Music Teacher's Helper Blog

Time Waits for No One

Pie Chart

I remember when I first started teaching, being anxious about how I would manage to fill a 30 minute lesson! Now, twenty years on, I wonder sometimes how I can possibly fit everything into an hour’s session!!! I’m sure you’d agree, as you develop as a teacher, it becomes increasingly hard to manage lesson time. If I’m honest, at times I’ve wasted too much time on an activity in a lesson to the detriment of other equally important things. So earlier this year I took a long hard look at time management in my lessons with a view to regaining control!

How to manage time?!?

What a question! Someone once said to me:

Sand Timers“early in the hour, early in the day, early in the week, early in the month, early in the year, early in your life…!”

What an excellent philosophy. If we could all hold to that principle, what a lot we could achieve! Certainly getting quickly down to work at the start of the lesson is the first step to fighting the clock.

How do I cut the cake?

I try to split the lesson time 50/50. The first half of the lesson I work on “skill building” technique, reading skills, aural/ear training and theory. I call this area of the lesson with my students the “main course” as this is where all the musical nutrition and muscle building occurs!

Countdown & Buzz

The second and last half of the lesson I spend on two or three pieces. I call this the “desert (pudding)” part as it is often the area of the lesson that pupils look forward to the most; songs are the reason we all started learning to play or sing in the first place!

Breaking it down further, I like to try and divide each lesson into about six mini-sections. Why six? Well scientists have worked out that 10 minutes is the optimum concentration length of a human being (more on this in a future blog perhaps). Therefore, if a pupil is having a lesson for an hour, that equates to six, ten minute sections. Or a younger child is just having a 30 minute lesson, then the lesson can be split into six, five minute sections. It really helps to keep the lesson fast paced and exciting as well as hopefully achieving lots of progress.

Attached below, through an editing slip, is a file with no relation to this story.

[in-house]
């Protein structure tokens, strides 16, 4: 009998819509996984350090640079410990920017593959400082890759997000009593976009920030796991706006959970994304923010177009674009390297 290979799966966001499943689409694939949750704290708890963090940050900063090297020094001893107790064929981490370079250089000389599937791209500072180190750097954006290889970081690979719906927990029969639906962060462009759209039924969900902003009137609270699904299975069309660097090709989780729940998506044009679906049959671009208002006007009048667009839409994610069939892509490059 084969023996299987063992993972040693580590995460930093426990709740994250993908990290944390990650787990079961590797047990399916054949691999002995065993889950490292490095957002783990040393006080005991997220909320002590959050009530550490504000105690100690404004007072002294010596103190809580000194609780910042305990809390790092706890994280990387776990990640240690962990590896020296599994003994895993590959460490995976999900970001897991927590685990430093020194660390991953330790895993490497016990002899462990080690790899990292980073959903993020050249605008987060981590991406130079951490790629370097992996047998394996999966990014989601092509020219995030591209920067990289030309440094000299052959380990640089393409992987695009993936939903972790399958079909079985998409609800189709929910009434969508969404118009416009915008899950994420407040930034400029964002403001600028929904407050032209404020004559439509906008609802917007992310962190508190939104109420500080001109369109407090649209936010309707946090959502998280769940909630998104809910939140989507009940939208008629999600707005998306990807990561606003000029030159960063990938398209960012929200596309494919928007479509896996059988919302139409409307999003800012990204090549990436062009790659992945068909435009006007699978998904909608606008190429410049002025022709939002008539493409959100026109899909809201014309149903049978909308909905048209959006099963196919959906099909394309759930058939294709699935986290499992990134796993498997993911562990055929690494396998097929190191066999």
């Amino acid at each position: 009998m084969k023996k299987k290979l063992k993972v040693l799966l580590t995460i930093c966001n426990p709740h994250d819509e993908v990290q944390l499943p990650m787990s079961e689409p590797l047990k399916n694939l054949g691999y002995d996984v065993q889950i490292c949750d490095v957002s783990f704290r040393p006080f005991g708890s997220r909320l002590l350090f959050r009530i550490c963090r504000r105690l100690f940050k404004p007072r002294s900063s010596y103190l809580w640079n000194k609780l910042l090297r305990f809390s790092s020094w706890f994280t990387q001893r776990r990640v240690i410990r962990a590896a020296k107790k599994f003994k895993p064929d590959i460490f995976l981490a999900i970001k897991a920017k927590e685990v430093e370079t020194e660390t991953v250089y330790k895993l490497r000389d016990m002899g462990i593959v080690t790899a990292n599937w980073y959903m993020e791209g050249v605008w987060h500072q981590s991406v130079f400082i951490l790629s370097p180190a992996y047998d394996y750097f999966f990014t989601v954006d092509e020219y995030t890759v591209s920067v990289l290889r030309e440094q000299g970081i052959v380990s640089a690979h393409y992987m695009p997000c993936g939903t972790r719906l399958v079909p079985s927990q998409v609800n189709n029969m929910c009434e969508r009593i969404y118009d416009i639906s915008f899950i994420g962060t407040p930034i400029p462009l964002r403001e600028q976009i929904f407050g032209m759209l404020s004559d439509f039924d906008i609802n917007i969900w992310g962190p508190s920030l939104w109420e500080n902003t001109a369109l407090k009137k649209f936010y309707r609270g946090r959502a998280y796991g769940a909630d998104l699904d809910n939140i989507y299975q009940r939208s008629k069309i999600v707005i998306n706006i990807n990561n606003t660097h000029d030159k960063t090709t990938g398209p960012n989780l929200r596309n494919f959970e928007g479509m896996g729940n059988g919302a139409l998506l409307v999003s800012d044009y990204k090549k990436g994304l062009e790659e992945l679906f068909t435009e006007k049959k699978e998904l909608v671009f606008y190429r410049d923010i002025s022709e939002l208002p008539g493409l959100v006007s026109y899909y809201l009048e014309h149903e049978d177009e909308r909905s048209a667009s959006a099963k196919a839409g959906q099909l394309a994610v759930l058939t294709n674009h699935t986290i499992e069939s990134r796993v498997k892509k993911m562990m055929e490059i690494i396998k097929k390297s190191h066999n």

Call Time

To help with managing these 5 or 10 minute sessions I’ve bought two oversized sand timers (available from Amazon) helpfully labelled 5 & 10 minutes. They not only help me but also help pupils, especially the “talkers” visually be aware of the passing of time. As a fun alternative, some quite enjoy my “buzzer” app timer on my iPhone or I sometimes use my “clown horn” or “service bell” to announce the end of a section! I imagine there might be the odd raised eyebrow at this point! Well it’s all part of the fun of learning and teaching!!!

Any cake to take home?

Of course there is only so much one can do as a teacher when you only see your pupil for 30 out of 10, 080 minutes of the week! Surely therefore, the role of the lesson is very much helping pupils to learn how to practice. Six 5 to 10 minutes practice slices a day sets an excellent model for students and parents to follow at home in an effort to manage time and have fun into the bargain.

Long Term Managing

Long term time management

An interesting psychological observation is that if a performance or exam is coming up in another month, pupils tend to think that they have loads of time to practice even if it’s coming up next week! A little trick I’ve found helpful is to make a customised calendar (free at to show them the current date, to the deadline, so they can see exactly how many days are left. Even more effective is when they physically cross off each day that has gone. I also keep a count-down of how many lessons are left in the subject line of their emails to heighten their sense of urgency!

How do you manage lesson time? What ideas can you share that might help me or other teachers that read this blog?

See other posts by Reuben Vincent

About the Author

Reuben Vincent
Reuben Vincent is a freelance musician working as a composer, producer and private music teacher, based from his purpose built recording studio in Bagillt, Flintshire, North Wales, UK. His main instrument is the piano although he is also known for a "mean" solo on the Kazoo!!!


  1. Dan Callaway

    Great blog and great tips….thanks so much Reuben.

  2. Reuben Vincent

    Thanks Dan

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